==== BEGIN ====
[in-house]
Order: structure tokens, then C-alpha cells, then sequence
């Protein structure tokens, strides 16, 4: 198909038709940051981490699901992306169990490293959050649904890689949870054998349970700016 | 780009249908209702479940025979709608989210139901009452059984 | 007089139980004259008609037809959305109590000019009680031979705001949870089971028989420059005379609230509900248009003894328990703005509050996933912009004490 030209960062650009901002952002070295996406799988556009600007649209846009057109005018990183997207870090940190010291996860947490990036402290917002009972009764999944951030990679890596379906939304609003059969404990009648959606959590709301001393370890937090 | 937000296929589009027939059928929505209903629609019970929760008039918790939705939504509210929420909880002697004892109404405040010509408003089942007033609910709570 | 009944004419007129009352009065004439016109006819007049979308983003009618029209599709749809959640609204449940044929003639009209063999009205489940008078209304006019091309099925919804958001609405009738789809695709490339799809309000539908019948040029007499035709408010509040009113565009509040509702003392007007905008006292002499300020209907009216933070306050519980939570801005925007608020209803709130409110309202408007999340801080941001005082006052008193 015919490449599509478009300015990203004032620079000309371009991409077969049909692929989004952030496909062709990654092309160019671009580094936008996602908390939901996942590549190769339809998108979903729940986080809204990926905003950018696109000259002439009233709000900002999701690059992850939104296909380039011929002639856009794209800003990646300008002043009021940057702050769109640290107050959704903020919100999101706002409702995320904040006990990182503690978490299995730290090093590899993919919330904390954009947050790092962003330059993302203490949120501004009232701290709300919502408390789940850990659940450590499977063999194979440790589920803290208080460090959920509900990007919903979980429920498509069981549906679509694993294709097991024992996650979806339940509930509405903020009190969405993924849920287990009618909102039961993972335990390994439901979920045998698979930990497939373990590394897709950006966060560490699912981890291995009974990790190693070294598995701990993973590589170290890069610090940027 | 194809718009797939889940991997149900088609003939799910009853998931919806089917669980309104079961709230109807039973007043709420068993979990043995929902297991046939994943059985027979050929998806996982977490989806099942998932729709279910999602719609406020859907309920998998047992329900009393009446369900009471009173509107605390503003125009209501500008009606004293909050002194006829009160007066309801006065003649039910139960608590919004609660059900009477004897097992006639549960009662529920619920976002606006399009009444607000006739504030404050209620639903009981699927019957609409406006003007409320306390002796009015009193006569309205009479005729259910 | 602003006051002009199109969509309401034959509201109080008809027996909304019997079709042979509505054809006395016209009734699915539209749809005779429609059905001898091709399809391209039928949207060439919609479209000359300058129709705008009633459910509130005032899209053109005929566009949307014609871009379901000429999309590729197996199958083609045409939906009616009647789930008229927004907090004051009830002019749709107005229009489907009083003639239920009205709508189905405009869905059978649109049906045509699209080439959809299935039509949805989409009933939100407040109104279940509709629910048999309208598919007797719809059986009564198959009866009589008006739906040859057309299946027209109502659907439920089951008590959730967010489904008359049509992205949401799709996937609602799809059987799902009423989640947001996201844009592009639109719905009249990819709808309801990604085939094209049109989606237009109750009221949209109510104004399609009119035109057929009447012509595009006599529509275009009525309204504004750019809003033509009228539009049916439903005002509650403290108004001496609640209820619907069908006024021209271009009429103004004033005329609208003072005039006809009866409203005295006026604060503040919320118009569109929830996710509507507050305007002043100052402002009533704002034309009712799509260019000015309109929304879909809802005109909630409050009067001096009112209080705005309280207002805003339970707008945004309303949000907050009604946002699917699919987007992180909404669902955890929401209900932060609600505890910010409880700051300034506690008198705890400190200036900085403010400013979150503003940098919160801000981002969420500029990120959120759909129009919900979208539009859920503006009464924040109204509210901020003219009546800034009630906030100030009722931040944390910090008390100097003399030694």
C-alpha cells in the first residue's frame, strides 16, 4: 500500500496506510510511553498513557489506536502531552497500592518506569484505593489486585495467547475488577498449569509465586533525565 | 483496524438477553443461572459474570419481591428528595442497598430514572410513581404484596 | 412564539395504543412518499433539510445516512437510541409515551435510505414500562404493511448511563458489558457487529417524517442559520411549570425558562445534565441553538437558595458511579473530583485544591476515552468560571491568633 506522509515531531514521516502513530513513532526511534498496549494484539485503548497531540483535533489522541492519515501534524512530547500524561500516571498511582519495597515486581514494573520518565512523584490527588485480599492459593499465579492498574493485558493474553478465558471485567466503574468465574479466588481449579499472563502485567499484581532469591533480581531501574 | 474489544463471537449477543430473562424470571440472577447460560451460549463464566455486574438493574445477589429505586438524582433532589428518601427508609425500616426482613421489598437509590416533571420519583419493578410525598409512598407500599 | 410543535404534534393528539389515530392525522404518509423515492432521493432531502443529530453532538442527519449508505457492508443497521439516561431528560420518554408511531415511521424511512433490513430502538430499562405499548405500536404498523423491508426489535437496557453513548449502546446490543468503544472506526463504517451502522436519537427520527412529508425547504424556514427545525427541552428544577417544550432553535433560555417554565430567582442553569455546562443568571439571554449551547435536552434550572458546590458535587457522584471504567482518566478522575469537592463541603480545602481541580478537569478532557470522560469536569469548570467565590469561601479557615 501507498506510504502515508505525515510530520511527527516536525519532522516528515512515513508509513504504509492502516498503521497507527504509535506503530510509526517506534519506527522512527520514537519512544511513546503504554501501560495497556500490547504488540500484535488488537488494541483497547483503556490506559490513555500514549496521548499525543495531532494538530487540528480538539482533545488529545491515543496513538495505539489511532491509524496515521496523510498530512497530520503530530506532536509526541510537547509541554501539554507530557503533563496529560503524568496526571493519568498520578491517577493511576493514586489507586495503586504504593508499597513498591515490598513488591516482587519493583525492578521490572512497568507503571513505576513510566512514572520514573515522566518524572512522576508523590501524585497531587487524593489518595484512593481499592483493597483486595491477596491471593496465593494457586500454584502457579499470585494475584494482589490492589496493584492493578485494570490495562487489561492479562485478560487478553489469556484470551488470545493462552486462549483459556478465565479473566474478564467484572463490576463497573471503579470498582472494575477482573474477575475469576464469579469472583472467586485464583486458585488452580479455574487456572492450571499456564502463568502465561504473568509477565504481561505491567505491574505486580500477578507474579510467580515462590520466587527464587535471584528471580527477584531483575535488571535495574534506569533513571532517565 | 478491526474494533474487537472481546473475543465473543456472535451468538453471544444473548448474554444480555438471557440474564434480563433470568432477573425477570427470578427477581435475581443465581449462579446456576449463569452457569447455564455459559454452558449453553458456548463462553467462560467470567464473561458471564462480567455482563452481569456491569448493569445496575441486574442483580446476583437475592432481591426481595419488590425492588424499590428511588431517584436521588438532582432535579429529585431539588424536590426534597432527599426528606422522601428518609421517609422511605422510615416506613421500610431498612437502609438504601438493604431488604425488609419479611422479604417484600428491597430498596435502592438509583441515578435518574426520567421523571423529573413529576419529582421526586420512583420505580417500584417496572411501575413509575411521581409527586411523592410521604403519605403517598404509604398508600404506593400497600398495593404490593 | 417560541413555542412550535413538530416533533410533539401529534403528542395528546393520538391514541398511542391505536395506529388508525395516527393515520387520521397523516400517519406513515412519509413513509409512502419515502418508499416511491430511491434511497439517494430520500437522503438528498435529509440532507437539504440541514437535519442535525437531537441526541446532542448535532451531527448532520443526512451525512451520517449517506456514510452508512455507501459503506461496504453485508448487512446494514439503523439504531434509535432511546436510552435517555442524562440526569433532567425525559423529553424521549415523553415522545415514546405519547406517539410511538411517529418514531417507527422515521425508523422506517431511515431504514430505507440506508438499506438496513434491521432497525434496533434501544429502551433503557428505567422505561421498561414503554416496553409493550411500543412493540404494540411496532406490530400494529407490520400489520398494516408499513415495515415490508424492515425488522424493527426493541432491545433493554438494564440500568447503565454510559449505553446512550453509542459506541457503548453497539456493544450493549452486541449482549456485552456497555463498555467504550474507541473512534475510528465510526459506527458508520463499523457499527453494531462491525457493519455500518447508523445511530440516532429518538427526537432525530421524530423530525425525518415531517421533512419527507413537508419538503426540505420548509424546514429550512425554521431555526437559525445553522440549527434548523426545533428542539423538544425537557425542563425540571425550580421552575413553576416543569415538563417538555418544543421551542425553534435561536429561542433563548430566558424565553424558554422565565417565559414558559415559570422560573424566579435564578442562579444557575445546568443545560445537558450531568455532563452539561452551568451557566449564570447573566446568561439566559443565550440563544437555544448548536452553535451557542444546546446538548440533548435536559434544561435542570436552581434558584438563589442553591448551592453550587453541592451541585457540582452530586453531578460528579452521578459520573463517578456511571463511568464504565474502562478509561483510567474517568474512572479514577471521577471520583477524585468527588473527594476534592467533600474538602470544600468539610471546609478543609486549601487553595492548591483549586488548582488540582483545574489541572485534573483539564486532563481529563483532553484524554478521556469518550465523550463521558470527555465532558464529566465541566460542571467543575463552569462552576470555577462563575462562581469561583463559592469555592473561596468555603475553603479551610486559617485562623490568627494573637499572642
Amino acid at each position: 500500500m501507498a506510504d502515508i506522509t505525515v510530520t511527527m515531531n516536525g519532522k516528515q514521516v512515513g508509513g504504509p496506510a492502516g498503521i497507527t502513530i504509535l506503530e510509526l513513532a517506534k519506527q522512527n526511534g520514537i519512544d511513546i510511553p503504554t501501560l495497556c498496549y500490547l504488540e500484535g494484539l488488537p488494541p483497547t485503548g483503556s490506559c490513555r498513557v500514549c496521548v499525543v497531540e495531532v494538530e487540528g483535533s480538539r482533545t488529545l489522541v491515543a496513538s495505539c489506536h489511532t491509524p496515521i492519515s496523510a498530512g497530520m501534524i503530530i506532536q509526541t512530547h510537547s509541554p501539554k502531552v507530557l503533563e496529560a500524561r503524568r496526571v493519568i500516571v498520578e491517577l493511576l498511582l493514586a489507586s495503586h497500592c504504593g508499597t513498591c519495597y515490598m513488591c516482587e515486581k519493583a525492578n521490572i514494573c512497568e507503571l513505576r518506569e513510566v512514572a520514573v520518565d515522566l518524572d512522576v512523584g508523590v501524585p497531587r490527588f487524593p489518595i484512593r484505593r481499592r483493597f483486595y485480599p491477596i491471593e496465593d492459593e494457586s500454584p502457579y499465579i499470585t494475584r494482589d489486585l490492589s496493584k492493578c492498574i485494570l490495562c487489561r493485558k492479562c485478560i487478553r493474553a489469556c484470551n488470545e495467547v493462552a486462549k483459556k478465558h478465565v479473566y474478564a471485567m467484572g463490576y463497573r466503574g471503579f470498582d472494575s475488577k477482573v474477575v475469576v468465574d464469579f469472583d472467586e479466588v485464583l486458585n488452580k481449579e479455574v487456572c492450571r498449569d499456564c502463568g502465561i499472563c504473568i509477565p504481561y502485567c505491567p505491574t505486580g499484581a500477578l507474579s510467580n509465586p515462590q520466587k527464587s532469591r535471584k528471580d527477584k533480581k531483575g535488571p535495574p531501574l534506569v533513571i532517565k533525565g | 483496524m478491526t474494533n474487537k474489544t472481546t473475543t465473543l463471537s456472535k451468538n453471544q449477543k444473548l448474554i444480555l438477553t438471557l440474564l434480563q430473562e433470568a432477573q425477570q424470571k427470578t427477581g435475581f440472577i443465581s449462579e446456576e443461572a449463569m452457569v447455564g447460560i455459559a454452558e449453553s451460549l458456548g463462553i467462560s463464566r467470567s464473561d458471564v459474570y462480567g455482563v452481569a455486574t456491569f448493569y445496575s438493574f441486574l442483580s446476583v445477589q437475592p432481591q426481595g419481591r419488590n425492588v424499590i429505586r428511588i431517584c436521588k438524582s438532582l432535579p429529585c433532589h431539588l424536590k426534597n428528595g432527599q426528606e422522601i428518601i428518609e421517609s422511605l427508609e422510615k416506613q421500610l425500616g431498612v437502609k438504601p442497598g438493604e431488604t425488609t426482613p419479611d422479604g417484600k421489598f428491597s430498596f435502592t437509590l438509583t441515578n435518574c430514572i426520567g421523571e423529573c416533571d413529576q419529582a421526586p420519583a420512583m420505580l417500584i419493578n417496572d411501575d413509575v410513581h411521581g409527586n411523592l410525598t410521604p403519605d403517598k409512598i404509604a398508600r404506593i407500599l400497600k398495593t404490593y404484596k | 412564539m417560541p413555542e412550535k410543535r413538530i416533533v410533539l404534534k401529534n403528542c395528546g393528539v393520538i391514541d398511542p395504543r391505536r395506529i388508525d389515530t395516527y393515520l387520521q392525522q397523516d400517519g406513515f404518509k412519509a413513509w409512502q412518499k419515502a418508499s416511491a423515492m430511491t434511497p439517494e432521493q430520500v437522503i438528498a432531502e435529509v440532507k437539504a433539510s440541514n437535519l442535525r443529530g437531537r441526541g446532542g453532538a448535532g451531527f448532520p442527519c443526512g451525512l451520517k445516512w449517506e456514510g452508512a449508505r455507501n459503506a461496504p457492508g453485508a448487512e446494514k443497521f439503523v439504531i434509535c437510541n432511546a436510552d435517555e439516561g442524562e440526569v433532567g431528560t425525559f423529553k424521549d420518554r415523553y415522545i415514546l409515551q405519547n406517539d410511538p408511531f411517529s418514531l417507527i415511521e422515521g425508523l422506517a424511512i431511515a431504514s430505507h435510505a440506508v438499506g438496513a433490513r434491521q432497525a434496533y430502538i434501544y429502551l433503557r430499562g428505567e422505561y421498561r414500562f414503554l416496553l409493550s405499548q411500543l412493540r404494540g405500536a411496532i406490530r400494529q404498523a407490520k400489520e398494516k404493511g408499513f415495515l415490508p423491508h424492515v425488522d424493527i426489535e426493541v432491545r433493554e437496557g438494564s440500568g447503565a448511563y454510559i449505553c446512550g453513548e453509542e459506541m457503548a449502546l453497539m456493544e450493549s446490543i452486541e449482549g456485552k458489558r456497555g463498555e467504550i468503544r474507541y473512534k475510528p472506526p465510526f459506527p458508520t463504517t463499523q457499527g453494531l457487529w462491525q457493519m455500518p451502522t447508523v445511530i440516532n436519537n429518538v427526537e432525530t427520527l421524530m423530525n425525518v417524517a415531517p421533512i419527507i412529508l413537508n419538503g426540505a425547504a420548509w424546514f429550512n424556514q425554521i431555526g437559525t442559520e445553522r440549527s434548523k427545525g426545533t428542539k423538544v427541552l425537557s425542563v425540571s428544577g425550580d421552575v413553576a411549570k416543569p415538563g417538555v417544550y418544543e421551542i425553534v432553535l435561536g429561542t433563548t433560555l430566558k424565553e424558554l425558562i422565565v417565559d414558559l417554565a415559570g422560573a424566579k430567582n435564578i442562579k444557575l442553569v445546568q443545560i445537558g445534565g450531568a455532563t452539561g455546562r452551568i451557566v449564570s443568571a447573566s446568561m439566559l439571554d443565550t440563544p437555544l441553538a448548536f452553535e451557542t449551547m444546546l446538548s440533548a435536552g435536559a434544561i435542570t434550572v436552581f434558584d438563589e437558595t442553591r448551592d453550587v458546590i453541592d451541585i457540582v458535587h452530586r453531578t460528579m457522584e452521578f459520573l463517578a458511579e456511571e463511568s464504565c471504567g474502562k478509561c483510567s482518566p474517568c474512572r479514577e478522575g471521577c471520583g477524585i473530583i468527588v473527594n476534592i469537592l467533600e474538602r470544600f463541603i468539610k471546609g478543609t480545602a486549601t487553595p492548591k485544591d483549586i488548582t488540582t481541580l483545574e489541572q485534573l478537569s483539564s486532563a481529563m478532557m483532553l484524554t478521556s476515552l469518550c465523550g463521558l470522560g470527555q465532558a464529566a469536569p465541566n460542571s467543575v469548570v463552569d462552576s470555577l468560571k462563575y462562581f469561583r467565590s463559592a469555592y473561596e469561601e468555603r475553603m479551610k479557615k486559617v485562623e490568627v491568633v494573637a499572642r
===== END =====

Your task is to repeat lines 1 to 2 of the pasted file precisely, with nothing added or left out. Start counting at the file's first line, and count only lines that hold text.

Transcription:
[in-house]
Order: structure tokens, then C-alpha cells, then sequence